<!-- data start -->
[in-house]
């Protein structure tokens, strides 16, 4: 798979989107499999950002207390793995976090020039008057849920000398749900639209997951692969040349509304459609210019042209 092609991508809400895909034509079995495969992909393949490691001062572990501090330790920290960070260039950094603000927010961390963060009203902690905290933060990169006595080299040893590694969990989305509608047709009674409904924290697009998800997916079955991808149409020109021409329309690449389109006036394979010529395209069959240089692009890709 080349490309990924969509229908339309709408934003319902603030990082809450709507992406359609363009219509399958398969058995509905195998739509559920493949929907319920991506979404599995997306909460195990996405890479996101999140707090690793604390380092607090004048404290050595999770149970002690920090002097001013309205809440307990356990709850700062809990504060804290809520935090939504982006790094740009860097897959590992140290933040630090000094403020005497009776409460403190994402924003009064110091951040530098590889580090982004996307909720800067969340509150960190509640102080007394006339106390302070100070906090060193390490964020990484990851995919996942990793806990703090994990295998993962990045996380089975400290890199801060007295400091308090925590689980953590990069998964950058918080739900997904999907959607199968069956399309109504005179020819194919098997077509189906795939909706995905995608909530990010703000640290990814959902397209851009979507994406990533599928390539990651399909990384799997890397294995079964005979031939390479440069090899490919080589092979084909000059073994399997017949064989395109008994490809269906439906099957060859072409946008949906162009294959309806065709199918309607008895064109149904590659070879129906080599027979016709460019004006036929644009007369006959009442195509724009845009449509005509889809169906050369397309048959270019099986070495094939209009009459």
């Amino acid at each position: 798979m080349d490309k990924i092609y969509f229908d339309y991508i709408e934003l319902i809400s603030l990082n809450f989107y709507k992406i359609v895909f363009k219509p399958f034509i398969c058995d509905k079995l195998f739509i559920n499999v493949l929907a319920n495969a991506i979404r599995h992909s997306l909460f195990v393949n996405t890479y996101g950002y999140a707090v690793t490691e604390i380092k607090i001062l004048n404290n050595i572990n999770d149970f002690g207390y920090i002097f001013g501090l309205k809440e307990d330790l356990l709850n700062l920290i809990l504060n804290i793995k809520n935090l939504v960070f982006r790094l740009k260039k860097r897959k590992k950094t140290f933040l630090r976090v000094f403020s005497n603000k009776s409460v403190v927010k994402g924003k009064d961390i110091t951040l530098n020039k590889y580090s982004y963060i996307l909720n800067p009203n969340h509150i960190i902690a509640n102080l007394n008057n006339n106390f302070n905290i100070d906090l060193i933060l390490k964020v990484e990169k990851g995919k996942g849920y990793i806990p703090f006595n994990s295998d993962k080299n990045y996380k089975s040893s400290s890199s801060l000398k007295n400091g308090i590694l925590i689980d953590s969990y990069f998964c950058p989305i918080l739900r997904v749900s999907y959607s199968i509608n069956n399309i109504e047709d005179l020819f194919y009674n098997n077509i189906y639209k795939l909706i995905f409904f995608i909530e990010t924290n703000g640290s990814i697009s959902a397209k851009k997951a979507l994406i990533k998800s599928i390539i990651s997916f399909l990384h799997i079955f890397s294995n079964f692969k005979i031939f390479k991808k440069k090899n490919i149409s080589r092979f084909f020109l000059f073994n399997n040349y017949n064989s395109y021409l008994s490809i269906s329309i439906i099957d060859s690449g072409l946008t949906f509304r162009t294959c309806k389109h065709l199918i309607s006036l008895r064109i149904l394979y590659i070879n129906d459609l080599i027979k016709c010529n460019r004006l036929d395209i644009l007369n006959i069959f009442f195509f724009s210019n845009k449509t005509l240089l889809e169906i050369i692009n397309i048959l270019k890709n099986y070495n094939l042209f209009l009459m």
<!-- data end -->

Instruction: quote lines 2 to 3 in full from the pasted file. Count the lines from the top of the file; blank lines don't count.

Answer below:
């Protein structure tokens, strides 16, 4: 798979989107499999950002207390793995976090020039008057849920000398749900639209997951692969040349509304459609210019042209 092609991508809400895909034509079995495969992909393949490691001062572990501090330790920290960070260039950094603000927010961390963060009203902690905290933060990169006595080299040893590694969990989305509608047709009674409904924290697009998800997916079955991808149409020109021409329309690449389109006036394979010529395209069959240089692009890709 080349490309990924969509229908339309709408934003319902603030990082809450709507992406359609363009219509399958398969058995509905195998739509559920493949929907319920991506979404599995997306909460195990996405890479996101999140707090690793604390380092607090004048404290050595999770149970002690920090002097001013309205809440307990356990709850700062809990504060804290809520935090939504982006790094740009860097897959590992140290933040630090000094403020005497009776409460403190994402924003009064110091951040530098590889580090982004996307909720800067969340509150960190509640102080007394006339106390302070100070906090060193390490964020990484990851995919996942990793806990703090994990295998993962990045996380089975400290890199801060007295400091308090925590689980953590990069998964950058918080739900997904999907959607199968069956399309109504005179020819194919098997077509189906795939909706995905995608909530990010703000640290990814959902397209851009979507994406990533599928390539990651399909990384799997890397294995079964005979031939390479440069090899490919080589092979084909000059073994399997017949064989395109008994490809269906439906099957060859072409946008949906162009294959309806065709199918309607008895064109149904590659070879129906080599027979016709460019004006036929644009007369006959009442195509724009845009449509005509889809169906050369397309048959270019099986070495094939209009009459």
């Amino acid at each position: 798979m080349d490309k990924i092609y969509f229908d339309y991508i709408e934003l319902i809400s603030l990082n809450f989107y709507k992406i359609v895909f363009k219509p399958f034509i398969c058995d509905k079995l195998f739509i559920n499999v493949l929907a319920n495969a991506i979404r599995h992909s997306l909460f195990v393949n996405t890479y996101g950002y999140a707090v690793t490691e604390i380092k607090i001062l004048n404290n050595i572990n999770d149970f002690g207390y920090i002097f001013g501090l309205k809440e307990d330790l356990l709850n700062l920290i809990l504060n804290i793995k809520n935090l939504v960070f982006r790094l740009k260039k860097r897959k590992k950094t140290f933040l630090r976090v000094f403020s005497n603000k009776s409460v403190v927010k994402g924003k009064d961390i110091t951040l530098n020039k590889y580090s982004y963060i996307l909720n800067p009203n969340h509150i960190i902690a509640n102080l007394n008057n006339n106390f302070n905290i100070d906090l060193i933060l390490k964020v990484e990169k990851g995919k996942g849920y990793i806990p703090f006595n994990s295998d993962k080299n990045y996380k089975s040893s400290s890199s801060l000398k007295n400091g308090i590694l925590i689980d953590s969990y990069f998964c950058p989305i918080l739900r997904v749900s999907y959607s199968i509608n069956n399309i109504e047709d005179l020819f194919y009674n098997n077509i189906y639209k795939l909706i995905f409904f995608i909530e990010t924290n703000g640290s990814i697009s959902a397209k851009k997951a979507l994406i990533k998800s599928i390539i990651s997916f399909l990384h799997i079955f890397s294995n079964f692969k005979i031939f390479k991808k440069k090899n490919i149409s080589r092979f084909f020109l000059f073994n399997n040349y017949n064989s395109y021409l008994s490809i269906s329309i439906i099957d060859s690449g072409l946008t949906f509304r162009t294959c309806k389109h065709l199918i309607s006036l008895r064109i149904l394979y590659i070879n129906d459609l080599i027979k016709c010529n460019r004006l036929d395209i644009l007369n006959i069959f009442f195509f724009s210019n845009k449509t005509l240089l889809e169906i050369i692009n397309i048959l270019k890709n099986y070495n094939l042209f209009l009459m």